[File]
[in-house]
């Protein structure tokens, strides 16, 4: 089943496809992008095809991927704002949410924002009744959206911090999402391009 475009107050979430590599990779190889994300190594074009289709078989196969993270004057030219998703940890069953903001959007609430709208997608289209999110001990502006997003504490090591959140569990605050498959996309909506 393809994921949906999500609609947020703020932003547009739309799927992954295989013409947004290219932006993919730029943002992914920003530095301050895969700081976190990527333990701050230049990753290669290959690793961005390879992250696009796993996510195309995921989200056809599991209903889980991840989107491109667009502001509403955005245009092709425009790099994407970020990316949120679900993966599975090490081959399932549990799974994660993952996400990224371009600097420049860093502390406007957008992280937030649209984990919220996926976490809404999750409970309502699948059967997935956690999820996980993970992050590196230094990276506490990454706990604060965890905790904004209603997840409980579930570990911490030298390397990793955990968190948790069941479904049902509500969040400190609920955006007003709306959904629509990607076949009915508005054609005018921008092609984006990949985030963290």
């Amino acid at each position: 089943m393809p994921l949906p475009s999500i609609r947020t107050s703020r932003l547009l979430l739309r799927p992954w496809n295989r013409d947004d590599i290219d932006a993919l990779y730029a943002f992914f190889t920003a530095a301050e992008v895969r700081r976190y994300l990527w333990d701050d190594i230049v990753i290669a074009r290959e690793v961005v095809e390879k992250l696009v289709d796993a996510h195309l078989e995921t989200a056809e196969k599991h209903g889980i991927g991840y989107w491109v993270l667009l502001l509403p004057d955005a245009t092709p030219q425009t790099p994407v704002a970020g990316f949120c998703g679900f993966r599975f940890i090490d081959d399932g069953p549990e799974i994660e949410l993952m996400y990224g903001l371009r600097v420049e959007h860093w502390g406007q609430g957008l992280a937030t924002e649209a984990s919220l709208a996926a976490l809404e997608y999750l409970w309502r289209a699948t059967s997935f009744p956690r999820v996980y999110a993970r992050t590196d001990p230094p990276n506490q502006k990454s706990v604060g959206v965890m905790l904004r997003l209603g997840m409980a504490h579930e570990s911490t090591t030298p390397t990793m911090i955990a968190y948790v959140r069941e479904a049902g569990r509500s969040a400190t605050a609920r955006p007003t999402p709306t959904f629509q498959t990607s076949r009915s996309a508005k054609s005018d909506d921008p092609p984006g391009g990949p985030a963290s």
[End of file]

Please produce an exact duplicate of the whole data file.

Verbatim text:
[in-house]
């Protein structure tokens, strides 16, 4: 089943496809992008095809991927704002949410924002009744959206911090999402391009 475009107050979430590599990779190889994300190594074009289709078989196969993270004057030219998703940890069953903001959007609430709208997608289209999110001990502006997003504490090591959140569990605050498959996309909506 393809994921949906999500609609947020703020932003547009739309799927992954295989013409947004290219932006993919730029943002992914920003530095301050895969700081976190990527333990701050230049990753290669290959690793961005390879992250696009796993996510195309995921989200056809599991209903889980991840989107491109667009502001509403955005245009092709425009790099994407970020990316949120679900993966599975090490081959399932549990799974994660993952996400990224371009600097420049860093502390406007957008992280937030649209984990919220996926976490809404999750409970309502699948059967997935956690999820996980993970992050590196230094990276506490990454706990604060965890905790904004209603997840409980579930570990911490030298390397990793955990968190948790069941479904049902509500969040400190609920955006007003709306959904629509990607076949009915508005054609005018921008092609984006990949985030963290």
């Amino acid at each position: 089943m393809p994921l949906p475009s999500i609609r947020t107050s703020r932003l547009l979430l739309r799927p992954w496809n295989r013409d947004d590599i290219d932006a993919l990779y730029a943002f992914f190889t920003a530095a301050e992008v895969r700081r976190y994300l990527w333990d701050d190594i230049v990753i290669a074009r290959e690793v961005v095809e390879k992250l696009v289709d796993a996510h195309l078989e995921t989200a056809e196969k599991h209903g889980i991927g991840y989107w491109v993270l667009l502001l509403p004057d955005a245009t092709p030219q425009t790099p994407v704002a970020g990316f949120c998703g679900f993966r599975f940890i090490d081959d399932g069953p549990e799974i994660e949410l993952m996400y990224g903001l371009r600097v420049e959007h860093w502390g406007q609430g957008l992280a937030t924002e649209a984990s919220l709208a996926a976490l809404e997608y999750l409970w309502r289209a699948t059967s997935f009744p956690r999820v996980y999110a993970r992050t590196d001990p230094p990276n506490q502006k990454s706990v604060g959206v965890m905790l904004r997003l209603g997840m409980a504490h579930e570990s911490t090591t030298p390397t990793m911090i955990a968190y948790v959140r069941e479904a049902g569990r509500s969040a400190t605050a609920r955006p007003t999402p709306t959904f629509q498959t990607s076949r009915s996309a508005k054609s005018d909506d921008p092609p984006g391009g990949p985030a963290s």